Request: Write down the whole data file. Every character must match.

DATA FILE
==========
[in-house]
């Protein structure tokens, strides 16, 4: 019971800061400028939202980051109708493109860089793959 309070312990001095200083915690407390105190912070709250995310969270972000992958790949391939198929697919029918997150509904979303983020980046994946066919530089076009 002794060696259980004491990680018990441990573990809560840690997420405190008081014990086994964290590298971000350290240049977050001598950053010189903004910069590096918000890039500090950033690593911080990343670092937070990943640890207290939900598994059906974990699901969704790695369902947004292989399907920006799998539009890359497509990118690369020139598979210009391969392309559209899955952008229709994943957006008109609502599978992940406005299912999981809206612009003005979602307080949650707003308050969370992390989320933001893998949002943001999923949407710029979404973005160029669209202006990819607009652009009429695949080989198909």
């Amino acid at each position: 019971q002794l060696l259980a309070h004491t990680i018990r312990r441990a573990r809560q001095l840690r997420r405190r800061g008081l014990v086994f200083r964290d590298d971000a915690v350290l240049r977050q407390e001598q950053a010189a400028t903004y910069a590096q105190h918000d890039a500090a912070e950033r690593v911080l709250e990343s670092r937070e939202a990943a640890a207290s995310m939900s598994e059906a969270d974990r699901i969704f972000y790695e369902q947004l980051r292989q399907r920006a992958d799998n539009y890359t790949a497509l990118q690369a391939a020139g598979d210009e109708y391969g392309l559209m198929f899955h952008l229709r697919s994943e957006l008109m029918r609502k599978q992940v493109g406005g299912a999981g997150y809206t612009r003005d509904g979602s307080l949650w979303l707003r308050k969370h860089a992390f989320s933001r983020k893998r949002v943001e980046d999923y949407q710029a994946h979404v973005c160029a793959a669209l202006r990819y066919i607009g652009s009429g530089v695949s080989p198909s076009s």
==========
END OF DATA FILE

[in-house]
């Protein structure tokens, strides 16, 4: 019971800061400028939202980051109708493109860089793959 309070312990001095200083915690407390105190912070709250995310969270972000992958790949391939198929697919029918997150509904979303983020980046994946066919530089076009 002794060696259980004491990680018990441990573990809560840690997420405190008081014990086994964290590298971000350290240049977050001598950053010189903004910069590096918000890039500090950033690593911080990343670092937070990943640890207290939900598994059906974990699901969704790695369902947004292989399907920006799998539009890359497509990118690369020139598979210009391969392309559209899955952008229709994943957006008109609502599978992940406005299912999981809206612009003005979602307080949650707003308050969370992390989320933001893998949002943001999923949407710029979404973005160029669209202006990819607009652009009429695949080989198909």
């Amino acid at each position: 019971q002794l060696l259980a309070h004491t990680i018990r312990r441990a573990r809560q001095l840690r997420r405190r800061g008081l014990v086994f200083r964290d590298d971000a915690v350290l240049r977050q407390e001598q950053a010189a400028t903004y910069a590096q105190h918000d890039a500090a912070e950033r690593v911080l709250e990343s670092r937070e939202a990943a640890a207290s995310m939900s598994e059906a969270d974990r699901i969704f972000y790695e369902q947004l980051r292989q399907r920006a992958d799998n539009y890359t790949a497509l990118q690369a391939a020139g598979d210009e109708y391969g392309l559209m198929f899955h952008l229709r697919s994943e957006l008109m029918r609502k599978q992940v493109g406005g299912a999981g997150y809206t612009r003005d509904g979602s307080l949650w979303l707003r308050k969370h860089a992390f989320s933001r983020k893998r949002v943001e980046d999923y949407q710029a994946h979404v973005c160029a793959a669209l202006r990819y066919i607009g652009s009429g530089v695949s080989p198909s076009s």